State to Host Great Lakes Hearings
By Dan Egan, Milwaukee Journal Sentinel
Jun. 18–U.S. and Canadian officials will be in Wisconsin this week for two public hearings on the persistently low Lake Michigan water levels.
The International Joint Commission, a binational group created to help the two countries manage their shared waters, is in the middle of a five-year study of how to better manage the waters in Lakes Superior, Michigan and Huron.
The three big lakes have been at or near their historical lows in the past year, and the commission is trying to figure out why.
Great Lakes water levels have fluctuated wildly since recordkeeping began in the 1800s, but levels on these upper Great Lakes have plummeted unusually quickly in recent years. Lake Superior has rebounded to near-normal in recent months, but Michigan and Huron remain well below their average, despite the unusually wet weather this spring in southeastern Wisconsin.
One of the issues the commission’s team is looking at is whether erosion in the St. Clair River, the main outflow for both Michigan and Huron, is behind the persistently low levels.
The theory is that an Army Corps of Engineers dredging project in the 1960s created a faster-flowing river that’s now draining the lakes at an unnaturally high rate.
The corps has long acknowledged that the 1960s dredging project, combined with earlier dredging and riverbed mining, created a permanent loss in the long-term average of the two lakes of about 16 inches.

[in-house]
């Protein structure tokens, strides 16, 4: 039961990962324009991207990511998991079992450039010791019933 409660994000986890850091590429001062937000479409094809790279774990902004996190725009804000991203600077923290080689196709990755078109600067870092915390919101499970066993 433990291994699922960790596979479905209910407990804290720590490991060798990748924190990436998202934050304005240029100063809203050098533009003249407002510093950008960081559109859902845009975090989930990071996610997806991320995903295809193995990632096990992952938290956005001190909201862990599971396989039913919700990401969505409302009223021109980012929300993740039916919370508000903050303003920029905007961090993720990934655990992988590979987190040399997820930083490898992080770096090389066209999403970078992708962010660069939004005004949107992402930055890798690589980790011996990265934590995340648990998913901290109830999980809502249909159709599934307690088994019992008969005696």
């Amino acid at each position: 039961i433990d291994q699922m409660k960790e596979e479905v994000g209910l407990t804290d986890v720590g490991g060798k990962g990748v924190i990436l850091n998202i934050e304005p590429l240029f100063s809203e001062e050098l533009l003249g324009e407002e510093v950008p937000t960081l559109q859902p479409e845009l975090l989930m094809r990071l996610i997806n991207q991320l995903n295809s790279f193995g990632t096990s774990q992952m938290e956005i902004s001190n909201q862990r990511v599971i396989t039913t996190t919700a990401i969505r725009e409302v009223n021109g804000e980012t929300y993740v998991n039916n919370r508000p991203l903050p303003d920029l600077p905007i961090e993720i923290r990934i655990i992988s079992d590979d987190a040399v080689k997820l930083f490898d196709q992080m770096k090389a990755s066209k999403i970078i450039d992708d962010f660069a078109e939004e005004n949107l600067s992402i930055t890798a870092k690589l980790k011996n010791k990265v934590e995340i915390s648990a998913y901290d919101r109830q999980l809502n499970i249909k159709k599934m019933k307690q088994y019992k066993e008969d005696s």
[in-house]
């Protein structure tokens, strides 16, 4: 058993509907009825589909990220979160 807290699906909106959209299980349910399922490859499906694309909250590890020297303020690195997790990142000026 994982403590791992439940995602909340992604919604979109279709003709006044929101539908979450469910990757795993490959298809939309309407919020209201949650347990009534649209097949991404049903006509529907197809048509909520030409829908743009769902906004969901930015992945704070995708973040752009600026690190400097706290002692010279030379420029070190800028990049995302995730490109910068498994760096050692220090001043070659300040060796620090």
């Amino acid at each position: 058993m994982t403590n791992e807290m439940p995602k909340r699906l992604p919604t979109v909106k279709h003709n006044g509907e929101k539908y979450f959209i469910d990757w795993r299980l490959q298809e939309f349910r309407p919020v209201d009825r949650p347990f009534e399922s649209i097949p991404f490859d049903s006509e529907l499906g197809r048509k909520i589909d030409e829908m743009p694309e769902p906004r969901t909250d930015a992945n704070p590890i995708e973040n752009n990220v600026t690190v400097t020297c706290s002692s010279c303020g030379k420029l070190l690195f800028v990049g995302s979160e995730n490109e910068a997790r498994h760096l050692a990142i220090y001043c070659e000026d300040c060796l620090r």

A group of Canadian property owners, however, funded its own $200,000 study, which shows human meddling could have cost the lakes significantly more water than 16 inches.
Weather patterns have historically been the driving force behind the fluctuations, but last fall, a group of senators, including Wisconsin’s Russ Feingold and Herb Kohl, pressed the International Joint Commission to move faster on getting to the bottom of the St. Clair question.
The commission now hopes to have that phase of the study done in about a year.
One thing that could come from the study is a recommendation to put some type of control structure in the St. Clair to slow the flow and restore the levels of the lakes.
That idea is popular with some lakefront property owners and boaters, but throttling the flow on the St. Clair River could have a big impact on downstream property owners, wildlife habitat and power generation. Then there are worries about the damage that plugging the river could cause if and when Lakes Michigan and Huron rebound.
The study is also looking at how the dams on the St. Marys River are managed. The idea behind restricting and releasing flows from the St. Marys is to maintain levels on Superior, Michigan and Huron as close as possible to their historic long-term averages.
The water flowing down the St. Marys into Lake Huron accounts for about 40% of the water entering Lakes Michigan and Huron each year. Increased flows down the river can alleviate extreme low levels on those two interconnected lakes, but that can exacerbate trouble on Superior if that lake is low at the same time.
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